The release coating compositions of this invention may usually be coated at ambient or room temperature, i.e., 20°C. The practitioner may desire to adjust the viscosity of a particular composition to facilitate coating. The specific method selected for this purpose and the feasibility thereof will depend considerably on the rheological properties of the composition. The present aqueous release coating compositions are generally applied at coating weights ranging from about 4 to about 12 pounds, preferably from about 7.5 to about 8.5 pounds per ream (3000 square feet). In general, the coating weights at which these compositions will be applied will, of course, Vary according to, inter alia, the composition utilized.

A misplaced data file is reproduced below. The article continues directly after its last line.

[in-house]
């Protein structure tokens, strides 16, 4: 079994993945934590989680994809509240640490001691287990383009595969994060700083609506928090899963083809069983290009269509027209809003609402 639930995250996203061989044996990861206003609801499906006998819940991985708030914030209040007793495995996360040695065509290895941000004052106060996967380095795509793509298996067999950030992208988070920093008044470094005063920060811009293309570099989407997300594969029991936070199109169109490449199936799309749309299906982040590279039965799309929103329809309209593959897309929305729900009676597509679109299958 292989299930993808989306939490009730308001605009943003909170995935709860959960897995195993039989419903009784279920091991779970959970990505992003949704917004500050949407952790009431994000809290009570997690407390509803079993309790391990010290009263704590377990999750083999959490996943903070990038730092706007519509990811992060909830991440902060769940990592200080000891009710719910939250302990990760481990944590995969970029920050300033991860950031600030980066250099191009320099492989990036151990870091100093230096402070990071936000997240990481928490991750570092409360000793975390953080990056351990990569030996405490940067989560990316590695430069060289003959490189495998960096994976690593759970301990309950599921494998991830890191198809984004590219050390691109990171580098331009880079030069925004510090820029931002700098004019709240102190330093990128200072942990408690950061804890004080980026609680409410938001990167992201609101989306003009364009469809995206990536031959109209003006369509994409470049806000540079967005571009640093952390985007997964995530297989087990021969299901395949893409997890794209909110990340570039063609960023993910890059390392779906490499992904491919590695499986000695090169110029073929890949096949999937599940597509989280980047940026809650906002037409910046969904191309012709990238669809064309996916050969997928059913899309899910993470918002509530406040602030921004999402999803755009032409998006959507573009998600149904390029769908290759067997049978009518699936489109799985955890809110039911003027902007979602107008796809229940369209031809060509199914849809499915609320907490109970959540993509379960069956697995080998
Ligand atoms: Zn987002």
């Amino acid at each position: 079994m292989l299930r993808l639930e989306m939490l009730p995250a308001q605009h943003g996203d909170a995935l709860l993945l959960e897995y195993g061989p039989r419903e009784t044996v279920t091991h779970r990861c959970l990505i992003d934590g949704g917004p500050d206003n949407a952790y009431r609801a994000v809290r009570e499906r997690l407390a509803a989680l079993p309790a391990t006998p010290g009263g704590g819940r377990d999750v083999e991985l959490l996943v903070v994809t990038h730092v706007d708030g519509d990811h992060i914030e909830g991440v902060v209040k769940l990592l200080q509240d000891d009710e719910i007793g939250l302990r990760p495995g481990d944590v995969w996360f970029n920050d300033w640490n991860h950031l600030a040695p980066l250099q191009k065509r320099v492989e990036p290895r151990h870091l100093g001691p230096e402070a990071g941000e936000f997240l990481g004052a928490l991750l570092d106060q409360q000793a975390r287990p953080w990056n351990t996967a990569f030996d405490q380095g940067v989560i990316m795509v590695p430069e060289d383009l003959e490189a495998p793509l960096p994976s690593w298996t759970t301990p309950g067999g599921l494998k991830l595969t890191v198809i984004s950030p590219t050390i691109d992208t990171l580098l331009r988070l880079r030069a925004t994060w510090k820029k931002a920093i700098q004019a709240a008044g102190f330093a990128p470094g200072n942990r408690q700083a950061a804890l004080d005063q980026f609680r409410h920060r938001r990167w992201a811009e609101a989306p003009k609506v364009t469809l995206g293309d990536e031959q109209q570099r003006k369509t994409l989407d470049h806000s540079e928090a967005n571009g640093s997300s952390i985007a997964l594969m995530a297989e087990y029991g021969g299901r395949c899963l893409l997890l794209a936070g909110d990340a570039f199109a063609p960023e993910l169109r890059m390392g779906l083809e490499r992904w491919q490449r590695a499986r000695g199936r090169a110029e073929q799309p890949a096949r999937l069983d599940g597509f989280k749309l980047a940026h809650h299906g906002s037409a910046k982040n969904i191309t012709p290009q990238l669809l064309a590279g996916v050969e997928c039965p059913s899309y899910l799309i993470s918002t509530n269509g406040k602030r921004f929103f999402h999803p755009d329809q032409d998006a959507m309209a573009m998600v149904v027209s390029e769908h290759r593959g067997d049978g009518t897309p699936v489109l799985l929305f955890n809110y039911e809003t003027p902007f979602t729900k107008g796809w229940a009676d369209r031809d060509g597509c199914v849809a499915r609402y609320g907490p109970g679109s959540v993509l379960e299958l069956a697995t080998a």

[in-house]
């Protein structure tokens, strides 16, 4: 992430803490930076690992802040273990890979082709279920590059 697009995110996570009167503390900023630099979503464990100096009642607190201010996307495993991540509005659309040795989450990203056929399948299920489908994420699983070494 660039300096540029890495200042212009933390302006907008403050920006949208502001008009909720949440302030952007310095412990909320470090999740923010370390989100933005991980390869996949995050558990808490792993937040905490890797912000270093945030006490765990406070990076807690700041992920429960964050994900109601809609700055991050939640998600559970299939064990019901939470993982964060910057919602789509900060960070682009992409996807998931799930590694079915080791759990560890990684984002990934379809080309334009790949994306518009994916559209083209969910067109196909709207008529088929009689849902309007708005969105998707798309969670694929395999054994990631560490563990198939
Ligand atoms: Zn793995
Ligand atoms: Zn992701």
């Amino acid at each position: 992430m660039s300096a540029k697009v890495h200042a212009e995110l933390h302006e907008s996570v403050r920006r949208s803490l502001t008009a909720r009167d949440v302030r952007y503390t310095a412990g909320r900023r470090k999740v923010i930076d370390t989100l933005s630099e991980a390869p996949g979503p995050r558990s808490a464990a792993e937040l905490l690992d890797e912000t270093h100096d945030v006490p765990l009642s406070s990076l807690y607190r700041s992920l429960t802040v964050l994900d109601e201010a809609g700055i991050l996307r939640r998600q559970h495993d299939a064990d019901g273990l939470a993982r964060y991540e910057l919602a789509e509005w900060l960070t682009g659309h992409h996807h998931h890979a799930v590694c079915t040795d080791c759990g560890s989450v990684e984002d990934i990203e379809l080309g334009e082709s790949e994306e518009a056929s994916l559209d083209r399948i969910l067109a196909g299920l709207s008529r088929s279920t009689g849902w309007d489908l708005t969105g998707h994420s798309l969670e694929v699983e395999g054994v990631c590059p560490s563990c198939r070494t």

Our release compositions may be coated onto a virtually unlimited variety of substrates, including paper, cloth, paperboard, metal sheets and foils, foamed plastics, rubber, cellophane, and plastic films and sheets such as those derived from polyethylene terephthalate, polystyrene, rubber hydrochloride, polyvinyl chloride, and any other substance where there is sufficient adhesion to the coated film. Moreover, these novel release coating compositions may be utilized with any conventional pressure sensitive adhesives. Such adhesives usually, essentially consist of a film forming elastomeric material which may be natural or synthetic such as a polymer of butadiene or isobutylene or isoprene and the like or a polyvinyl ether (C1 -C4) or a copolymer of styrene and butadiene or acrylonitrile and butadiene, or copolymers of acrylates and polyacrylates and other synthetic, or natural rubbers, etc.; and a tackifying material such as a hydrocarbon resin or a rosin ester or the like.